The Blog

The Representation of Asians and LGBT in North American Youth Television

For minority actors, finding prominent roles in North American television is more difficult in comparison to the caucasian majority. Asians and LGBT are two minority groups that struggle with stereotyped characters and shortage of great roles.
This post was published on the now-closed HuffPost Contributor platform. Contributors control their own work and posted freely to our site. If you need to flag this entry as abusive, send us an email.

The casting process is an experience all actors must go through. It's what they all strive to achieve. Actors are always seeking opportunities like these to audition for great roles, whether they are for the lead or a supporting role.

For minority actors, finding prominent roles in North American television is more difficult in comparison to the caucasian majority. Asians and LGBT (Lesbian, Gay, Bisexual, and Transgender) are two minority groups that struggle to find representation in North American television. Specifically in shows for young people, minorities struggle with stereotyped characters and shortage of great roles.

GLAAD (The Gay and Lesbian Alliance Against Defamation), an organization that represents the LGBT community in the media, found in its 2011-2012 annual report about diversity on television, that the estimated percentage of LGBT scripted characters were 2.9% of all scripted regular characters on major U.S. networks. It was down from the previous television season which had 19 series regular characters who were LGBT. The number of current supporting or recurring LGBT characters is 26.

Sharon Forrest of Forrest and Forrest Casting says the increase in immigrants into the cities like Toronto, increases the demand for more ethnic diversity on television. "People want to see all different ethnicities," says Forrest. "It represents what the city looks like." But Forrest says that casting depends on the story and setting. A show set in a small town will have fewer minority characters than if it were in a big city.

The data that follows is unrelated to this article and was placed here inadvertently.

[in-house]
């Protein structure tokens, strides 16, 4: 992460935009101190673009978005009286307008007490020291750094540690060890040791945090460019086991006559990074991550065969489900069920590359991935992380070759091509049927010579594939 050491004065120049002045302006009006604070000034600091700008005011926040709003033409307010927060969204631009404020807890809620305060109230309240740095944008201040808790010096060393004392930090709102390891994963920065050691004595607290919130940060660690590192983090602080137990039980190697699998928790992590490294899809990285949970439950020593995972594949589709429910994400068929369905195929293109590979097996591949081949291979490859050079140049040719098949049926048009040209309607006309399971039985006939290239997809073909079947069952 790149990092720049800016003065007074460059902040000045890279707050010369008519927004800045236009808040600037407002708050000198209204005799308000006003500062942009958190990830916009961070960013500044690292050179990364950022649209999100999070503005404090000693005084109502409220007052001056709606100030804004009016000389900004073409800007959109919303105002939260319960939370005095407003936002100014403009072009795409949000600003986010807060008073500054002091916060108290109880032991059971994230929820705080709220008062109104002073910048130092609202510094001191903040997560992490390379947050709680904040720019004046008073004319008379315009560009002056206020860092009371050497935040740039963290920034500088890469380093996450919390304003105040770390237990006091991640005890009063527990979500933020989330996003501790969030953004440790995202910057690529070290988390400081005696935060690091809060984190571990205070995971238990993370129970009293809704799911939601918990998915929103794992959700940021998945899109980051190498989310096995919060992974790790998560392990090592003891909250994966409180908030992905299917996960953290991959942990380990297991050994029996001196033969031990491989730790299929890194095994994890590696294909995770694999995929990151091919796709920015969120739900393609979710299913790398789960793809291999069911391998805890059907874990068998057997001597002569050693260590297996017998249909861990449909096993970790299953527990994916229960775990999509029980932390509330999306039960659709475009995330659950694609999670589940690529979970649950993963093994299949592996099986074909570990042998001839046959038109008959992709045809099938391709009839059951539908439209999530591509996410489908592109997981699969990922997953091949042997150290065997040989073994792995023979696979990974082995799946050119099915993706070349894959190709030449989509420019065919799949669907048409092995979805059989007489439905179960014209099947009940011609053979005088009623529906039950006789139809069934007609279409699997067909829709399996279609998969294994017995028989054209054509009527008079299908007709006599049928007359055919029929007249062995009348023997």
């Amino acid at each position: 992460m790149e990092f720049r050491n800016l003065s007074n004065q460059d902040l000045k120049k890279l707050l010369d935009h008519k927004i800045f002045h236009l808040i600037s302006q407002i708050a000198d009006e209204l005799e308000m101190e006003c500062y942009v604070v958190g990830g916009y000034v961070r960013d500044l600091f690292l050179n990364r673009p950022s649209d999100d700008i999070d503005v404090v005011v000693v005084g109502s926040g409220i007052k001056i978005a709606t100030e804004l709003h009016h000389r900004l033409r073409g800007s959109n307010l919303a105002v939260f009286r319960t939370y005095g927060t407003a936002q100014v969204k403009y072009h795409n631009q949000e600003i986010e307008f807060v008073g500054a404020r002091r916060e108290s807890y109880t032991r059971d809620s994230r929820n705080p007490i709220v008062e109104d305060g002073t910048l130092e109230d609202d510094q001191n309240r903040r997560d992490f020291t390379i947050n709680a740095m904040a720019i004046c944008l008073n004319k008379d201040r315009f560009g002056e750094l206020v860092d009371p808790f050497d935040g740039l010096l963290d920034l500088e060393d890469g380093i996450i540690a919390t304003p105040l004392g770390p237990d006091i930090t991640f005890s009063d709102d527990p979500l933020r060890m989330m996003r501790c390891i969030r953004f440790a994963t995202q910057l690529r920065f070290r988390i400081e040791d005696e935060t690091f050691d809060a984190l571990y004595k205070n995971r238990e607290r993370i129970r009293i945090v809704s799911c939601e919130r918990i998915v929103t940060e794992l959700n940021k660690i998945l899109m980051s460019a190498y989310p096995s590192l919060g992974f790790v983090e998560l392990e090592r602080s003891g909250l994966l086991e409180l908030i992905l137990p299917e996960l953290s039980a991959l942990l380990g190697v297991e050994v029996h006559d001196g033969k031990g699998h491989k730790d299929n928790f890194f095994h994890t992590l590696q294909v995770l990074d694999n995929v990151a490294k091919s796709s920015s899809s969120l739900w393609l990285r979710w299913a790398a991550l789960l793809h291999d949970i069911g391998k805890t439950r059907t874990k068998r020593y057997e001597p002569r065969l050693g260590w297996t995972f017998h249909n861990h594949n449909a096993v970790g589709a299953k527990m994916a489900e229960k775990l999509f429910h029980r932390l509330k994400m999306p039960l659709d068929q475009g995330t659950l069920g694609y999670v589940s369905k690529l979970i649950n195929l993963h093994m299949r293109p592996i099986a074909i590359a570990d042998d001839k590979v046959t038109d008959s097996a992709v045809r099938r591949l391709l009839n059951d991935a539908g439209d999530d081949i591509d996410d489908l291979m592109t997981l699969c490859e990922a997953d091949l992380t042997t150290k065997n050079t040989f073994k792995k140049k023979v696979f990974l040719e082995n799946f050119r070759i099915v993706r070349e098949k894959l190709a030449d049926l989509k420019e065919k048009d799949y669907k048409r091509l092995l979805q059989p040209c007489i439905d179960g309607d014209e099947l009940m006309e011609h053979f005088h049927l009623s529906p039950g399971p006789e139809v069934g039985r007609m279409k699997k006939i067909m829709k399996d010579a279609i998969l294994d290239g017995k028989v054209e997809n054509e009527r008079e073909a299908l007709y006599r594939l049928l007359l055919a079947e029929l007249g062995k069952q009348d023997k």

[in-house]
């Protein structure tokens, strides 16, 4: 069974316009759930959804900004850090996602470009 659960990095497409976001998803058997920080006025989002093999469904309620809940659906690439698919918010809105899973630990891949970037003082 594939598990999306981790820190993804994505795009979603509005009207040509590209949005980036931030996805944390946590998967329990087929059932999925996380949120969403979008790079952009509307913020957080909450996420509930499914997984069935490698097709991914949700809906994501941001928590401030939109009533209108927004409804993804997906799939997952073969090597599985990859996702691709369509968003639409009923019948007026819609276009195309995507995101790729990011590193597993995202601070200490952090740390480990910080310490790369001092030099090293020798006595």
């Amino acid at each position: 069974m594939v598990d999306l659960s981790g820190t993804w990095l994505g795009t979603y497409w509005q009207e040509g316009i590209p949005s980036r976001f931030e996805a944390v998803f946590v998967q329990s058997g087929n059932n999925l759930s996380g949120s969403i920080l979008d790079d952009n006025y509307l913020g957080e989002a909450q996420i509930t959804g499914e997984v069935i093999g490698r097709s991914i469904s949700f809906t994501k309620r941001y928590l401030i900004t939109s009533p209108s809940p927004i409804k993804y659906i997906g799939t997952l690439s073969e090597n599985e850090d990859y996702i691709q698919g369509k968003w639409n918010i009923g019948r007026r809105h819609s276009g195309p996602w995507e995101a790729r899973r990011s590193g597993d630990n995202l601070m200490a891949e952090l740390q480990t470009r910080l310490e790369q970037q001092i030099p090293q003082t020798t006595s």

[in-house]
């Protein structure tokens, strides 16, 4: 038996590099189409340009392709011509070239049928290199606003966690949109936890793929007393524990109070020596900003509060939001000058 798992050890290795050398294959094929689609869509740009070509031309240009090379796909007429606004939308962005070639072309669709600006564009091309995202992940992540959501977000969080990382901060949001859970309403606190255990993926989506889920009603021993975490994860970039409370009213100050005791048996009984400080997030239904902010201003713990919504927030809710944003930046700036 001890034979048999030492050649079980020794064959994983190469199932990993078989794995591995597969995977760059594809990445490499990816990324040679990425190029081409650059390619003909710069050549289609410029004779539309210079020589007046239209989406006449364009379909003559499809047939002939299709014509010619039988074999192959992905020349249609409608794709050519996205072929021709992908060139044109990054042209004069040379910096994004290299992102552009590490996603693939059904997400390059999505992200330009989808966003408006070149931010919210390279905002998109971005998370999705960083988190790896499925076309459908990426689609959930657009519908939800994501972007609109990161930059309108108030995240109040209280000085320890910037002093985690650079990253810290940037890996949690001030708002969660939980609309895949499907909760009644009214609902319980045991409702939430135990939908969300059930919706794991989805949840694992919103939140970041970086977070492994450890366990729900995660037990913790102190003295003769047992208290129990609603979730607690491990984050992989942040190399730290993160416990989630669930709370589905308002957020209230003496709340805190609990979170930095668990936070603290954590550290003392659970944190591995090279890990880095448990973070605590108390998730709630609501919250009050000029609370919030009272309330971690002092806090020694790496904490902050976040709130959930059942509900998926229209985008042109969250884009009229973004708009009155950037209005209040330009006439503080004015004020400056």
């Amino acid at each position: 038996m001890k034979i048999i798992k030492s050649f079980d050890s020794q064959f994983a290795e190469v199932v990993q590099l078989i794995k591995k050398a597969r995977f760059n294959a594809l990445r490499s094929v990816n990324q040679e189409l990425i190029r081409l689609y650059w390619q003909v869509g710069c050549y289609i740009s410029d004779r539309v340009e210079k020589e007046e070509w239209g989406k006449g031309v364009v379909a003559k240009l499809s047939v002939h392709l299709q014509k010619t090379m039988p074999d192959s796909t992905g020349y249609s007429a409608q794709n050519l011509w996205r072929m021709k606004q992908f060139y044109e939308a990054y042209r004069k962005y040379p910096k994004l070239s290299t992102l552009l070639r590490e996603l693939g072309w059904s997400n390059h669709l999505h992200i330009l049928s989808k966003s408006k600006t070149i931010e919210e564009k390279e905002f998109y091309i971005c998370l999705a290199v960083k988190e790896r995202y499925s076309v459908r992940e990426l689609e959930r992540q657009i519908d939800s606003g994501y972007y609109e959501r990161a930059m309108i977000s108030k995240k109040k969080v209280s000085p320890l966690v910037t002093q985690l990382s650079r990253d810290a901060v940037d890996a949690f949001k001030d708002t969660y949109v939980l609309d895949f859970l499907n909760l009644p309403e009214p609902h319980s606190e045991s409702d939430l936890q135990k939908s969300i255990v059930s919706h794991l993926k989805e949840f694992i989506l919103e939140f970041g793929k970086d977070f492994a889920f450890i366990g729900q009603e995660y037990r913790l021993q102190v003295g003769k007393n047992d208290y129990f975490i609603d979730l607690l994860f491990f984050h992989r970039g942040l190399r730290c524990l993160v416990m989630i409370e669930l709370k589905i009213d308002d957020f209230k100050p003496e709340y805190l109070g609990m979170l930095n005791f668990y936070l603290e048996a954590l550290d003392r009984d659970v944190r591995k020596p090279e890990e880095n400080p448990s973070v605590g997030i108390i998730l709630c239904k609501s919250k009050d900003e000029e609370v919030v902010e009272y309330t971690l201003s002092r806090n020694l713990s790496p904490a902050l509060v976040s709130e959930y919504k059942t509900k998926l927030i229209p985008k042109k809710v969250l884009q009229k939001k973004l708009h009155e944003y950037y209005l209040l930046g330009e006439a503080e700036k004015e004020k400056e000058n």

Shannon Kook is one of the most prominent ethnic-minority actors currently working in North America. He is of South African and Chinese ethnic background. Among his upcoming projects is a lead role in The Warren Files (also known as The Conjuring), alongside Oscar-nominated actress Vera Farmiga and Patrick Wilson, to be released on January 25, 2013.

His previous work includes guest starring roles in Rookie Blue and Durham County. But his most famous role to date is as Zane Park for three seasons on the Canadian teen drama Degrassi: The Next Generation.

Zane Park is both Asian and gay. The only other gay male character on a current teenage series that possibly represents the same minority groups is Blaine Anderson on Glee. Blaine is played by Darren Criss, who is half Filipino and half Irish. His character is openly homosexual, but there is no confirmation yet if he is also of mixed ethnicity.

Kook's character was cast with no ethnic background attached. "They came up with Park," says Kook. "He wasn't Asian. He was just described as gay and possibly recurring." In portraying Zane, Kook wanted to play him as a regular guy. "I wasn't going to ham him up, and you know, give him flamboyant mannerisms."

He acknowledges that Asian actors struggle to find lead roles in North America. "The problem is that all the ethnic people are only playing side characters," he says. "The heroes are always white. The villains or the side characters are always ethnic." Fellow minority actors have told him about their frustration with playing stereotypical characters lacking depth, he says.

On the show, Zane Park played the boyfriend of Riley Stavros, a teen who struggled with the decision to stay in the closet or come out. Zane is an instigator, but a positive influence. In contrast to most gay characters on television, both Zane and Riley are more masculine than the flamboyant gay stereotype commonly seen on television or film.

Playing a complex character is important to Kook. "With Zane I loved it because I got to play him as a full person rather than being just a gay guy," says Kook. "Even though my storyline was predominantly about being gay, as a character he was more. I think that really left me fulfilled because I didn't feel like I was playing some talking head and perpetuating a stereotype."

"It's important what you put on screen," says Kook. "You don't realize that this is what people are seeing. When I was a kid I struggled to find role models. I saw myself as being Asian. I saw myself in a certain way because of what the media told me, and they're still telling to us."

Max Gouttebroze, the entertainment media strategist for GLAAD lists Degrassi, Glee and Pretty Little Liars as examples of teen shows that bring diversity to the portrayal of LGBT characters. According to Gouttebroze, these shows accept that LGBT people are an important part of our society. "The characters we see on those programs are deeply interwoven into the storylines," says Gouttebroze. "Their orientation is often addressed as part of their being and is usually not sensationalized."

Kook admits that he is sometimes offered stereotypical roles. "If I come in with an Asian accent, it has to be a very heavy Asian accent," says Kook. "I can't just be an Asian guy with an Asian accent. I have to have this comical Asian accent. It's all relative to what the role is and the story."